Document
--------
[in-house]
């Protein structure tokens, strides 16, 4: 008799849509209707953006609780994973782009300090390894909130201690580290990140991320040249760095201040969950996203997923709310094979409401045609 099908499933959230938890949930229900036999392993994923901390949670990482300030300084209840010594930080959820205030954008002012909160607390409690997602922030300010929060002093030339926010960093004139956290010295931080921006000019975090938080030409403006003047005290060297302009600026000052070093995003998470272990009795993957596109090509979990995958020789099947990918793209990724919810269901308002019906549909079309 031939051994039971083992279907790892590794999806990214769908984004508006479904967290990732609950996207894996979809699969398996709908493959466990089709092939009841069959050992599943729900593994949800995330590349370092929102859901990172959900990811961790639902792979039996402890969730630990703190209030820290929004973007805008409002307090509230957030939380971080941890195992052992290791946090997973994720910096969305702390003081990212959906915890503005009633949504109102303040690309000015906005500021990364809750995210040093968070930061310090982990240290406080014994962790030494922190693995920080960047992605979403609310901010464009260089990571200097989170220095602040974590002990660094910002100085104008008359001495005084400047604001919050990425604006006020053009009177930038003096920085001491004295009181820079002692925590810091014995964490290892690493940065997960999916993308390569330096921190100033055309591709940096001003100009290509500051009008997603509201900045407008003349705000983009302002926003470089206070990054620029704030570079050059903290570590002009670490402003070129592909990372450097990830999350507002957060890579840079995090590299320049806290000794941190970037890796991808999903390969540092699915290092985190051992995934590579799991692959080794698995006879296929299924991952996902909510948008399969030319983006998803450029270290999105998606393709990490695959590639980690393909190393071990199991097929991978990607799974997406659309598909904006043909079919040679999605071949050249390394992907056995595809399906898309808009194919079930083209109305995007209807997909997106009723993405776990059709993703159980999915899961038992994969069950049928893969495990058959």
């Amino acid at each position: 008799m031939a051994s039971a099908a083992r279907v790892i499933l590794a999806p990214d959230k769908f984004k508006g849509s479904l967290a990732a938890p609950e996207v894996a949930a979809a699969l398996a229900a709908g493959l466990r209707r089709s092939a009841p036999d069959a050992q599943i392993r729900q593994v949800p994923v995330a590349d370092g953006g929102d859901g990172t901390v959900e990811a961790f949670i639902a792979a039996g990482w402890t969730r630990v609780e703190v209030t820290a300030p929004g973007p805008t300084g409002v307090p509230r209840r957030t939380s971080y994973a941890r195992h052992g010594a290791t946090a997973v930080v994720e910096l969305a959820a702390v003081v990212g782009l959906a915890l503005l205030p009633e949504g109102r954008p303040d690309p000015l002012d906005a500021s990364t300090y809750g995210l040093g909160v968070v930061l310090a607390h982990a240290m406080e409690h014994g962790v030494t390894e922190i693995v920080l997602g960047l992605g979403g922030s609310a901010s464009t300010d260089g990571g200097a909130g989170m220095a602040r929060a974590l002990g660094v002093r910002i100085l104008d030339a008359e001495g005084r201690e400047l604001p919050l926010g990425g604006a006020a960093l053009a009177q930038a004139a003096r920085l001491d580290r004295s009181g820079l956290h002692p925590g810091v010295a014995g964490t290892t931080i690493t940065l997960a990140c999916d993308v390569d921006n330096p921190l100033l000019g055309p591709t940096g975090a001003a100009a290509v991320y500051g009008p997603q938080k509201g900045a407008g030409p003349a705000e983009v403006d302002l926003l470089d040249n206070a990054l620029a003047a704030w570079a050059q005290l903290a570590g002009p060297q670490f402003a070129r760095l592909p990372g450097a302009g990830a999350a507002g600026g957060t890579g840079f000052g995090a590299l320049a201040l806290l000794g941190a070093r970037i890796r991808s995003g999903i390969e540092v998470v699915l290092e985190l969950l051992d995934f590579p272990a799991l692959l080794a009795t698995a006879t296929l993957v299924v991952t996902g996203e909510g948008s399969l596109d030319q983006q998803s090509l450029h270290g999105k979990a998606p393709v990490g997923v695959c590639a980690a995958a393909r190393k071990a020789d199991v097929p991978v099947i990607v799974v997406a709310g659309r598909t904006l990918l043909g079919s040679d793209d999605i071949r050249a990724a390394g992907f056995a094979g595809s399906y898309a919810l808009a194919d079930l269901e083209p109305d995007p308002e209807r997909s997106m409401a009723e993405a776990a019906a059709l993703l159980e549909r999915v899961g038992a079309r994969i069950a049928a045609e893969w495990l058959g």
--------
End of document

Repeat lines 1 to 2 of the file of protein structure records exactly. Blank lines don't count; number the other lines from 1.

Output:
[in-house]
């Protein structure tokens, strides 16, 4: 008799849509209707953006609780994973782009300090390894909130201690580290990140991320040249760095201040969950996203997923709310094979409401045609 099908499933959230938890949930229900036999392993994923901390949670990482300030300084209840010594930080959820205030954008002012909160607390409690997602922030300010929060002093030339926010960093004139956290010295931080921006000019975090938080030409403006003047005290060297302009600026000052070093995003998470272990009795993957596109090509979990995958020789099947990918793209990724919810269901308002019906549909079309 031939051994039971083992279907790892590794999806990214769908984004508006479904967290990732609950996207894996979809699969398996709908493959466990089709092939009841069959050992599943729900593994949800995330590349370092929102859901990172959900990811961790639902792979039996402890969730630990703190209030820290929004973007805008409002307090509230957030939380971080941890195992052992290791946090997973994720910096969305702390003081990212959906915890503005009633949504109102303040690309000015906005500021990364809750995210040093968070930061310090982990240290406080014994962790030494922190693995920080960047992605979403609310901010464009260089990571200097989170220095602040974590002990660094910002100085104008008359001495005084400047604001919050990425604006006020053009009177930038003096920085001491004295009181820079002692925590810091014995964490290892690493940065997960999916993308390569330096921190100033055309591709940096001003100009290509500051009008997603509201900045407008003349705000983009302002926003470089206070990054620029704030570079050059903290570590002009670490402003070129592909990372450097990830999350507002957060890579840079995090590299320049806290000794941190970037890796991808999903390969540092699915290092985190051992995934590579799991692959080794698995006879296929299924991952996902909510948008399969030319983006998803450029270290999105998606393709990490695959590639980690393909190393071990199991097929991978990607799974997406659309598909904006043909079919040679999605071949050249390394992907056995595809399906898309808009194919079930083209109305995007209807997909997106009723993405776990059709993703159980999915899961038992994969069950049928893969495990058959």